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Mercedes apparently built just 10 examples of the W194 300SL racer – all of which but one were raced – and it’s not known how many remain in existence today. The one that was denied a race today lives at the Mercedes-Benz Classic Centre, outside Stuttgart, and has an estimated value of more than $US15 million.

It’s also worth noting here that, due to the famous running starts of Le Mans, the waist-high door openings of the subsequent seven W194 racers were cut down and enlarged to allow for quicker driver access. This would carry over to the production W198 300SL.

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PUT IT IN PRODUCTION

Despite the sizable trophy cabinet and a barrage of dealer enquiries from across the globe, Mercedes-Benz was not interested in producing a 300SL for public use. "Nein."

Enter Maximilian Hoffman, a wealthy New York car dealer and occasional racer (Side note: Hoffmann commissioned America’s most famous architect, Frank Lloyd Wright of ‘Fallingwater’ fame, to design his showroom).

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A year after being appointed the US distributor for Mercedes Benz in 1952, Hoffman was invited to attend a Daimler-Benz board of directors meeting in Stuttgart. ‘Max’ assured the board all current models would sell well in the US, but he was particularly keen on a production version of the 300SL as a hero model for the brand. The engineering members of the committee objected, reasoning the 300SL had been built only to get Mercedes-Benz back into racing thus, as a production car, would be too compromised. But, as the old saying goes, money talks and Max convinced the board by personally financing an order for 1500 units: 500 300SL Coupes, 500 300SL Roadsters and 500 units of an entry-level version with a smaller engine. Before the war, Mercedes allegedly sold a total of just 41 cars in the US, so Hoffmann’s offer was too good to refuse.

The engineering naysayers agreed provided they were given time to right what they viewed as the car’s wrongs. This included fitting a folding steering wheel to assist with egress and devising purpose-built suitcases behind the bucket seats thanks to all available boot space occupied by the spare wheel and race-derived fuel tank, which was reduced from 170 litres to ‘just’ 128.7L.

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A year later, the production version of the 300SL (W198) and the baby 190SL convertible (albeit in prototype guise) were unveiled at the 1954 International Motor Sports Show in New York to lure wealthy American buyers. And it worked. Max’s multi-million dollar gamble paid off as the rich and famous clamoured for a chance to be seen in the new sportscar with unusual (and beautifully counterbalanced) gullwing doors. A top speed of more than 160mph (257km/h) – lightyears ahead of anything else at the time – was another headline attraction.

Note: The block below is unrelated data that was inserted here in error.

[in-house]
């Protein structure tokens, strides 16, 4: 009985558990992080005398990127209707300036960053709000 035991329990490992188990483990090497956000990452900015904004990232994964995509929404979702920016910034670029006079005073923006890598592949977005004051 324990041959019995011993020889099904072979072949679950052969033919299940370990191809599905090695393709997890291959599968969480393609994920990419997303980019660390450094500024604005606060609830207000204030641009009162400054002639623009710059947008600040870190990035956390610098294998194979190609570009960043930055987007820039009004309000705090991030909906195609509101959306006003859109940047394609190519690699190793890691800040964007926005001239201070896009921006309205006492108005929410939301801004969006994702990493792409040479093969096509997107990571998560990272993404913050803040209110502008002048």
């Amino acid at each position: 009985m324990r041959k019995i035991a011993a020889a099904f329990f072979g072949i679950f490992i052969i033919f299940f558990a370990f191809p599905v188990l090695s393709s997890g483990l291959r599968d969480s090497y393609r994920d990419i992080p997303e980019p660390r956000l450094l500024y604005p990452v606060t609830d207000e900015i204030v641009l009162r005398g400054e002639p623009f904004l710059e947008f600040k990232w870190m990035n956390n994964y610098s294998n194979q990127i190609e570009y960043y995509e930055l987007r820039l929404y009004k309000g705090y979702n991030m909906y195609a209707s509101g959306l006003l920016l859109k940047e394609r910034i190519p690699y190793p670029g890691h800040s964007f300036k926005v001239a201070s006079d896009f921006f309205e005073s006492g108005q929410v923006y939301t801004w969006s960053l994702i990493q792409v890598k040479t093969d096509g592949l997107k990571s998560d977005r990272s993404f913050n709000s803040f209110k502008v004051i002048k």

The W198 300SL had many similarities and differences to its W194 racing predecessor, and in no way was it built as a luxury GT car. There was next to no acoustic or thermal insulation and the production car – despite its lofty $US6800 launch price – didn’t even come with a radio as standard, so it was noisy and prone to being uncomfortable on hot days. At least its windows were made of glass, unlike the racecar’s clear plastic.

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DEVIL’S DETAILS

Perhaps the most significant difference was the switch from a trio of Solex carburettors to a direct-injection system, which raised outputs from 170hp to 217hp for the 1954 model (this was bumped to 225hp in 1956 with the introduction of a different camshaft).

Born out of necessity during WWII, the Bosch mechanical system can be found in aircraft powered by the Daimler-Benz DB 601 inverted V12, such as the Messerschmitt Bf 1095 fighters. The Luftwaffe needed a performance and reliability workaround to Germany’s poor-quality fuel at the time: processed coal. The direct injection system, featuring six injector pipes that fire sequentially with the engine’s firing order and directly into the cylinders, ensured all cylinders received an identical amount of fuel. It’s apparently no easy feat to set up correctly and today requires frequent maintenance with comparatively unusual touches such as fuel diaphragms made from whatever was available at the time such as leather and, ahem, lambskin.

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Bespoke luggage

There’s also the small task of decarbonising the engine every 30,000km, according to the service schedule, which involves removing the cylinder head and cleaning the carbon build-up. Between that, the front suspension needs greasing every 4000km and, while you’re at it, you also need to change the engine oil – all 15 litres of it – to avoid petrol contamination.

ADDING TO THE LEGEND